The P515 comes with more effects and more control over the sound

The Yamaha P515 uses multiple tone engines, which are the Yamaha CFX, Bosendorfer Imperial, and CFX Binaural Sampling. This piano uses different tone engines for various voices, which gives you more realism and clarity, which is why I prefer the tone quality of the P515.

The first tone engines are the Yamaha CFX and CFX Binaural sampling. This basically means that the piano gets its tones from Yamaha CFX pianos, which are some of the most sought-after grand pianos in the industry. This is why almost all the piano tones on the P515 are very high-quality and can compete with some of the most expensive models on the market.

Additionally, the Yamaha P515 also uses the Bosendorfer Imperial tone engine. This means that the piano also has samples recorded from the Bosendorfer piano, which is one of the only instruments that can compete with the CFX Grand Pianos’ quality.

On the flip side, the DGX-660 uses the Pure CF Sound Engine for its piano tones. This means that you get a similar but not quite as detailed piano tone with the DGX-660, which is more than enough for most beginners and novice pianists.

That said, if you’re looking for the most realistic tones possible, I highly recommend the P515. I couldn’t find that many pianos that can compete with its tone quality, which is something that you need to consider when choosing between these two models.

+Sound Library

The next aspect of the tone I compared was the variety. The Yamaha P515 has 40 voices, along with 18 drum kits. This gives you a lot of variety which is great for professional pianists. You can easily cycle between a range of the piano, strings, organ, bass, and other voices. And with the drum kit, you can add a bit of percussion to your playing, which can come in handy if you don’t have a drummer in the band.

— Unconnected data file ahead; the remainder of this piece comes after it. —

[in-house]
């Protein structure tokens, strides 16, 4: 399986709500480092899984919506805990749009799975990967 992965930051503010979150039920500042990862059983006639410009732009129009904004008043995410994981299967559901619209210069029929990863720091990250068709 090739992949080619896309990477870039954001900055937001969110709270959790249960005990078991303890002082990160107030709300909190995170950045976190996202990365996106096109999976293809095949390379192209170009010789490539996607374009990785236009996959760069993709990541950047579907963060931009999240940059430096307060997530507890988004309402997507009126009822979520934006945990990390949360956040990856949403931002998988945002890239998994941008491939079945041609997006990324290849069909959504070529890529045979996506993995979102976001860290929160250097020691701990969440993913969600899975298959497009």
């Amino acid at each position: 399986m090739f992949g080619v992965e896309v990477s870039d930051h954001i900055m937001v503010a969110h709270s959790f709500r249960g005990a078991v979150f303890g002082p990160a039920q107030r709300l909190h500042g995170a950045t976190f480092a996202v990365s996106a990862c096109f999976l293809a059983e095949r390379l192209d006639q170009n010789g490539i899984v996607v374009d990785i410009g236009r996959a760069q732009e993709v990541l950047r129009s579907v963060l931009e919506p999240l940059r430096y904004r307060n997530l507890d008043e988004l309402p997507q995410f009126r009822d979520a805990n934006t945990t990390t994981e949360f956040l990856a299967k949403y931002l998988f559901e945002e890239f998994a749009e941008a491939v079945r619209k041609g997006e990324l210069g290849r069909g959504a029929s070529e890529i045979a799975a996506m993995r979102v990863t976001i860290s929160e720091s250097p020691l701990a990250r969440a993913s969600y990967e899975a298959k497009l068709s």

That said, the DGX-660 has a sound library with over 500 different tones, which is more than you will ever need as a pianist. So, you can expect this piano to have just about any sound you’d want to play in various genres.

However, not all of these voices come from the Pure CF Sound Engine. This is why I noticed a significant dip in quality when cycling through the tones. And while this isn’t a deal-breaker, it’s definitely something to consider if you plan on buying this piano.

Feel

The winner: Yamaha P515

Yamaha P515 has improved touch and tone
Yamaha P515 has improved touch and tone

The Yamaha P515 is the flagship model of the P-series, which is the main reason it comes with some of the best features from the brand. This includes the hammer action, as the P515 comes with the Natural Wood X hammer action system, which is far superior to the GHS you will find on the Yamaha DGX-660. And because of this sophisticated hammer action system, the Yamaha P515 easily took the point.

+Hammer Action

The hammer action system of the DGX-660 is no joke. This piano comes with the Graded Hammer Standard or GHS, which is one of Yamaha’s best hammer action systems. This system aims to replicate the feel of a real acoustic piano by having the bass keys a bit heavier than the treble keys, which is a great detail that I really appreciated.

And while I was very impressed by the hammer action on the DGX-660, it couldn’t beat the wooden keys on the Yamaha P515. Aside from having a very realistic weight to them, you can instantly tell that the keys are wooden because of the texture.

This adds a whole new layer of realism to your playing that you really won’t find with other models, even at higher price points. If you’re trying to save a bit of money, the GHS system on the DGX-660 is more than okay. However, if you’re willing to spend more money for an added layer of realism, the P515 is easily worth the investment.

Polyphony

The winner: Yamaha P515

The last feature I compared was the polyphony. While many people overlook this feature when buying a digital piano, it’s one of the most important things to consider.